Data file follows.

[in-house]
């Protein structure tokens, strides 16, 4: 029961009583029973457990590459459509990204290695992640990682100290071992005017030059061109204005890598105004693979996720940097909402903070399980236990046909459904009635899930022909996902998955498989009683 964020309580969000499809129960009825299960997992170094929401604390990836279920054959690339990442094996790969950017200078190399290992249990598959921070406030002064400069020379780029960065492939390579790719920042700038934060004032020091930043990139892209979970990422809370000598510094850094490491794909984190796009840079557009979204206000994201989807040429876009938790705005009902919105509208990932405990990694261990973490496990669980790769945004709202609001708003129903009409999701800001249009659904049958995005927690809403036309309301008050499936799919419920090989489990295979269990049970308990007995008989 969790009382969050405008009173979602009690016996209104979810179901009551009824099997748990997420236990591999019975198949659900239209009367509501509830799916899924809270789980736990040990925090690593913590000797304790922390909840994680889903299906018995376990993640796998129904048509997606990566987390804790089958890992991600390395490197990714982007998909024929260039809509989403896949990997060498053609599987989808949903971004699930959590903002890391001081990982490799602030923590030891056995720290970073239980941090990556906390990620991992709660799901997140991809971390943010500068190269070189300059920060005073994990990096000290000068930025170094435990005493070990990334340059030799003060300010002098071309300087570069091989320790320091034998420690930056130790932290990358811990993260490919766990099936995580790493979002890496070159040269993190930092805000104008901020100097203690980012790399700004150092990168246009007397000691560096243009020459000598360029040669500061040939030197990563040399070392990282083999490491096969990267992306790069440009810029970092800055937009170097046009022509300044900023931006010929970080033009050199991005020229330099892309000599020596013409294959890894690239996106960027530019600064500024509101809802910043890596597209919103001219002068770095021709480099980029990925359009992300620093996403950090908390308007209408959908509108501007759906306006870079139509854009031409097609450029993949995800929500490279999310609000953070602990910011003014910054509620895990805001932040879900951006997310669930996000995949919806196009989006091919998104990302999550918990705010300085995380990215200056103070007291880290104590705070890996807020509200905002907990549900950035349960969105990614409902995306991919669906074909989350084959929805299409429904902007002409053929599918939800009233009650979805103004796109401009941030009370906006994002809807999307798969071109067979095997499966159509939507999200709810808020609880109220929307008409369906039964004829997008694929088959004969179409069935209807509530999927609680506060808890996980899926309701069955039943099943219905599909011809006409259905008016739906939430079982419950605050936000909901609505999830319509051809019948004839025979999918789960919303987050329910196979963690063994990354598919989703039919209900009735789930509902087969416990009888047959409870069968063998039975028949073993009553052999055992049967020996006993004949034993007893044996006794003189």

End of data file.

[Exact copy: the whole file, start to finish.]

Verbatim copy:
[in-house]
């Protein structure tokens, strides 16, 4: 029961009583029973457990590459459509990204290695992640990682100290071992005017030059061109204005890598105004693979996720940097909402903070399980236990046909459904009635899930022909996902998955498989009683 964020309580969000499809129960009825299960997992170094929401604390990836279920054959690339990442094996790969950017200078190399290992249990598959921070406030002064400069020379780029960065492939390579790719920042700038934060004032020091930043990139892209979970990422809370000598510094850094490491794909984190796009840079557009979204206000994201989807040429876009938790705005009902919105509208990932405990990694261990973490496990669980790769945004709202609001708003129903009409999701800001249009659904049958995005927690809403036309309301008050499936799919419920090989489990295979269990049970308990007995008989 969790009382969050405008009173979602009690016996209104979810179901009551009824099997748990997420236990591999019975198949659900239209009367509501509830799916899924809270789980736990040990925090690593913590000797304790922390909840994680889903299906018995376990993640796998129904048509997606990566987390804790089958890992991600390395490197990714982007998909024929260039809509989403896949990997060498053609599987989808949903971004699930959590903002890391001081990982490799602030923590030891056995720290970073239980941090990556906390990620991992709660799901997140991809971390943010500068190269070189300059920060005073994990990096000290000068930025170094435990005493070990990334340059030799003060300010002098071309300087570069091989320790320091034998420690930056130790932290990358811990993260490919766990099936995580790493979002890496070159040269993190930092805000104008901020100097203690980012790399700004150092990168246009007397000691560096243009020459000598360029040669500061040939030197990563040399070392990282083999490491096969990267992306790069440009810029970092800055937009170097046009022509300044900023931006010929970080033009050199991005020229330099892309000599020596013409294959890894690239996106960027530019600064500024509101809802910043890596597209919103001219002068770095021709480099980029990925359009992300620093996403950090908390308007209408959908509108501007759906306006870079139509854009031409097609450029993949995800929500490279999310609000953070602990910011003014910054509620895990805001932040879900951006997310669930996000995949919806196009989006091919998104990302999550918990705010300085995380990215200056103070007291880290104590705070890996807020509200905002907990549900950035349960969105990614409902995306991919669906074909989350084959929805299409429904902007002409053929599918939800009233009650979805103004796109401009941030009370906006994002809807999307798969071109067979095997499966159509939507999200709810808020609880109220929307008409369906039964004829997008694929088959004969179409069935209807509530999927609680506060808890996980899926309701069955039943099943219905599909011809006409259905008016739906939430079982419950605050936000909901609505999830319509051809019948004839025979999918789960919303987050329910196979963690063994990354598919989703039919209900009735789930509902087969416990009888047959409870069968063998039975028949073993009553052999055992049967020996006993004949034993007893044996006794003189």